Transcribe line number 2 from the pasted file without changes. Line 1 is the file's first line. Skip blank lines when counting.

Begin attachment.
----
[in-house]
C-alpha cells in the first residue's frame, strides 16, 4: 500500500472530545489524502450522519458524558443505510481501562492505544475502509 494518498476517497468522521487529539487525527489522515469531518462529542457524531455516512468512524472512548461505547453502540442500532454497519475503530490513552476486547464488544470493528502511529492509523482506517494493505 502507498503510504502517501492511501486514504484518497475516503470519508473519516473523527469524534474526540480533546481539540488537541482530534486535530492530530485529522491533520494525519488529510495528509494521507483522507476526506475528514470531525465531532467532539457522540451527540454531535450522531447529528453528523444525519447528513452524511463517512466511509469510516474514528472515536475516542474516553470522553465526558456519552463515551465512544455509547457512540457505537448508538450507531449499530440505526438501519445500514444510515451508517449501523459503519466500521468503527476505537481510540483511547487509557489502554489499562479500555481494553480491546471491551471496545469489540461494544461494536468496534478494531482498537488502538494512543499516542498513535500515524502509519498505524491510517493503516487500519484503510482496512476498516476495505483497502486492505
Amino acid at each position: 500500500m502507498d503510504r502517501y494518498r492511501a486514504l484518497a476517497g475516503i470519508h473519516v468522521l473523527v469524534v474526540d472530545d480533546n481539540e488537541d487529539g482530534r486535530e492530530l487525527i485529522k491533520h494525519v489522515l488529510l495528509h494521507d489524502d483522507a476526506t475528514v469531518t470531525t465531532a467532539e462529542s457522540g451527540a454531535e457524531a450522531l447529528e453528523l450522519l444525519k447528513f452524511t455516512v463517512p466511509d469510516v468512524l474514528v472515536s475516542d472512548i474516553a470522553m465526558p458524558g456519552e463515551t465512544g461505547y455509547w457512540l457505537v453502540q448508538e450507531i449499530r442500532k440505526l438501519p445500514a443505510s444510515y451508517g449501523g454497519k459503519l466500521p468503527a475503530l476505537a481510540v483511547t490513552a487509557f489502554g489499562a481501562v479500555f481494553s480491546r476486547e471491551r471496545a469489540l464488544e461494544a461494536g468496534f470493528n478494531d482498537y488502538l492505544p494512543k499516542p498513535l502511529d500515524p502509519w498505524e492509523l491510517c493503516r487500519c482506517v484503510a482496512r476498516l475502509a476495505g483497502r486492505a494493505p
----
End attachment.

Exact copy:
C-alpha cells in the first residue's frame, strides 16, 4: 500500500472530545489524502450522519458524558443505510481501562492505544475502509 494518498476517497468522521487529539487525527489522515469531518462529542457524531455516512468512524472512548461505547453502540442500532454497519475503530490513552476486547464488544470493528502511529492509523482506517494493505 502507498503510504502517501492511501486514504484518497475516503470519508473519516473523527469524534474526540480533546481539540488537541482530534486535530492530530485529522491533520494525519488529510495528509494521507483522507476526506475528514470531525465531532467532539457522540451527540454531535450522531447529528453528523444525519447528513452524511463517512466511509469510516474514528472515536475516542474516553470522553465526558456519552463515551465512544455509547457512540457505537448508538450507531449499530440505526438501519445500514444510515451508517449501523459503519466500521468503527476505537481510540483511547487509557489502554489499562479500555481494553480491546471491551471496545469489540461494544461494536468496534478494531482498537488502538494512543499516542498513535500515524502509519498505524491510517493503516487500519484503510482496512476498516476495505483497502486492505